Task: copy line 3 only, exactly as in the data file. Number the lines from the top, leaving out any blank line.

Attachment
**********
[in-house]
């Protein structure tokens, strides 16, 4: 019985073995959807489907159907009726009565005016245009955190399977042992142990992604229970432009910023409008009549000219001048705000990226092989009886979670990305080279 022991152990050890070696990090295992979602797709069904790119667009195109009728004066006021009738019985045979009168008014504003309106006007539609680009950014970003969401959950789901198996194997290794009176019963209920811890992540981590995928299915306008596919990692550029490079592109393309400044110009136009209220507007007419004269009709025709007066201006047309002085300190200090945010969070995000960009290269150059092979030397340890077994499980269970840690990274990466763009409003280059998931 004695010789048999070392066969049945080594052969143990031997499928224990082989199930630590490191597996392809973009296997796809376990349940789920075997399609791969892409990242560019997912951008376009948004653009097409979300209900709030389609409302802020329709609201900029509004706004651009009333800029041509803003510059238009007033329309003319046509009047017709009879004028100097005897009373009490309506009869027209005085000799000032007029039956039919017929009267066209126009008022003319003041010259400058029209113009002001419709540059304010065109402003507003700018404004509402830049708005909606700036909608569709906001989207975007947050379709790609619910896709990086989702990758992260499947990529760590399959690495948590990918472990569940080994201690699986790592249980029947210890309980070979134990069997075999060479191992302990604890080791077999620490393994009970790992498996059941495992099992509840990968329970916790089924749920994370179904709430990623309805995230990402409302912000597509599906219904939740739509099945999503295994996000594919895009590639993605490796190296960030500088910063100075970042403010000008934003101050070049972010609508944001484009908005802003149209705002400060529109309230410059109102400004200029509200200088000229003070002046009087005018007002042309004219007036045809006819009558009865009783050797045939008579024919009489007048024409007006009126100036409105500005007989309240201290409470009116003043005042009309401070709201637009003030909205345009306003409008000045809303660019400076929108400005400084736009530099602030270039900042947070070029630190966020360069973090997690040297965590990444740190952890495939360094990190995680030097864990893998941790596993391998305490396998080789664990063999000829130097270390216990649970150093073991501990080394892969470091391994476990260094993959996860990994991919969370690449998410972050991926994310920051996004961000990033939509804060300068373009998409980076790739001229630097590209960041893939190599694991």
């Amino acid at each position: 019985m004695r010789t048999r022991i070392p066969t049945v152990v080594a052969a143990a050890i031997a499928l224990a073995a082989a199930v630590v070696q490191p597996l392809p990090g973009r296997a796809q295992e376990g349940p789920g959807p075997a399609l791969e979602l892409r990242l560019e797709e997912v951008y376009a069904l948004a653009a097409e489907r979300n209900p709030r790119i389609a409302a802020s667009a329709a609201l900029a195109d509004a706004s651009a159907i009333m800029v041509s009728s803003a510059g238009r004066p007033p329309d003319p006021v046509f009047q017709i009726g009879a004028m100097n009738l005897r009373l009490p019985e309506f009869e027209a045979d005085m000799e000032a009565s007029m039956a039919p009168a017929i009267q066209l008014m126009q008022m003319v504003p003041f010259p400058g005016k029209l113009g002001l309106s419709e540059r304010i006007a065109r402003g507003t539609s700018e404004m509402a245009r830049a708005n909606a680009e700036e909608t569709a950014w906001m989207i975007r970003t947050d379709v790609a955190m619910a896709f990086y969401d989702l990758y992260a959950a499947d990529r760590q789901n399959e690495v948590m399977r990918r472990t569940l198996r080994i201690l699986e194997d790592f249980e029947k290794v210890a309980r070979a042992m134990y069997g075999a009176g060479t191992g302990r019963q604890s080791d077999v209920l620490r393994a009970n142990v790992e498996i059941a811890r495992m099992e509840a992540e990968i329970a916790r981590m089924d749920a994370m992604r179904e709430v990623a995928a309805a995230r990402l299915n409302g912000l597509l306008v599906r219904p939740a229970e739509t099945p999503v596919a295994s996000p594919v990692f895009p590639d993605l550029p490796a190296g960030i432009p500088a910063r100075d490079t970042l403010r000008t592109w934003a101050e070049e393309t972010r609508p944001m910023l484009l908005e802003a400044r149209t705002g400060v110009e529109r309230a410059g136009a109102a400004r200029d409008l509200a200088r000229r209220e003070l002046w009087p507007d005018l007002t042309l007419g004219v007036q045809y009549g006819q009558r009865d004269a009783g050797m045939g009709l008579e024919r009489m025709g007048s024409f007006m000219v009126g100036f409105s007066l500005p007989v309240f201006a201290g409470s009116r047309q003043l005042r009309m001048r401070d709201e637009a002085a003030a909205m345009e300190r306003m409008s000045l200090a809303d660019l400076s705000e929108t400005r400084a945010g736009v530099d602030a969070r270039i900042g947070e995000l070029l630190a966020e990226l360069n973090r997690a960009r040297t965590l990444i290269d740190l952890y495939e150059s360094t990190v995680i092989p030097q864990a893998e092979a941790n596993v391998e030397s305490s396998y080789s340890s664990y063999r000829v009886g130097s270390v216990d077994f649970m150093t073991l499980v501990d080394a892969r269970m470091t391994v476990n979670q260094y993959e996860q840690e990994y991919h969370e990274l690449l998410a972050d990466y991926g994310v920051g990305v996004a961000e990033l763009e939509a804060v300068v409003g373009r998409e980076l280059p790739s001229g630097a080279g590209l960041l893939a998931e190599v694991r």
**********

């Amino acid at each position: 019985m004695r010789t048999r022991i070392p066969t049945v152990v080594a052969a143990a050890i031997a499928l224990a073995a082989a199930v630590v070696q490191p597996l392809p990090g973009r296997a796809q295992e376990g349940p789920g959807p075997a399609l791969e979602l892409r990242l560019e797709e997912v951008y376009a069904l948004a653009a097409e489907r979300n209900p709030r790119i389609a409302a802020s667009a329709a609201l900029a195109d509004a706004s651009a159907i009333m800029v041509s009728s803003a510059g238009r004066p007033p329309d003319p006021v046509f009047q017709i009726g009879a004028m100097n009738l005897r009373l009490p019985e309506f009869e027209a045979d005085m000799e000032a009565s007029m039956a039919p009168a017929i009267q066209l008014m126009q008022m003319v504003p003041f010259p400058g005016k029209l113009g002001l309106s419709e540059r304010i006007a065109r402003g507003t539609s700018e404004m509402a245009r830049a708005n909606a680009e700036e909608t569709a950014w906001m989207i975007r970003t947050d379709v790609a955190m619910a896709f990086y969401d989702l990758y992260a959950a499947d990529r760590q789901n399959e690495v948590m399977r990918r472990t569940l198996r080994i201690l699986e194997d790592f249980e029947k290794v210890a309980r070979a042992m134990y069997g075999a009176g060479t191992g302990r019963q604890s080791d077999v209920l620490r393994a009970n142990v790992e498996i059941a811890r495992m099992e509840a992540e990968i329970a916790r981590m089924d749920a994370m992604r179904e709430v990623a995928a309805a995230r990402l299915n409302g912000l597509l306008v599906r219904p939740a229970e739509t099945p999503v596919a295994s996000p594919v990692f895009p590639d993605l550029p490796a190296g960030i432009p500088a910063r100075d490079t970042l403010r000008t592109w934003a101050e070049e393309t972010r609508p944001m910023l484009l908005e802003a400044r149209t705002g400060v110009e529109r309230a410059g136009a109102a400004r200029d409008l509200a200088r000229r209220e003070l002046w009087p507007d005018l007002t042309l007419g004219v007036q045809y009549g006819q009558r009865d004269a009783g050797m045939g009709l008579e024919r009489m025709g007048s024409f007006m000219v009126g100036f409105s007066l500005p007989v309240f201006a201290g409470s009116r047309q003043l005042r009309m001048r401070d709201e637009a002085a003030a909205m345009e300190r306003m409008s000045l200090a809303d660019l400076s705000e929108t400005r400084a945010g736009v530099d602030a969070r270039i900042g947070e995000l070029l630190a966020e990226l360069n973090r997690a960009r040297t965590l990444i290269d740190l952890y495939e150059s360094t990190v995680i092989p030097q864990a893998e092979a941790n596993v391998e030397s305490s396998y080789s340890s664990y063999r000829v009886g130097s270390v216990d077994f649970m150093t073991l499980v501990d080394a892969r269970m470091t391994v476990n979670q260094y993959e996860q840690e990994y991919h969370e990274l690449l998410a972050d990466y991926g994310v920051g990305v996004a961000e990033l763009e939509a804060v300068v409003g373009r998409e980076l280059p790739s001229g630097a080279g590209l960041l893939a998931e190599v694991r």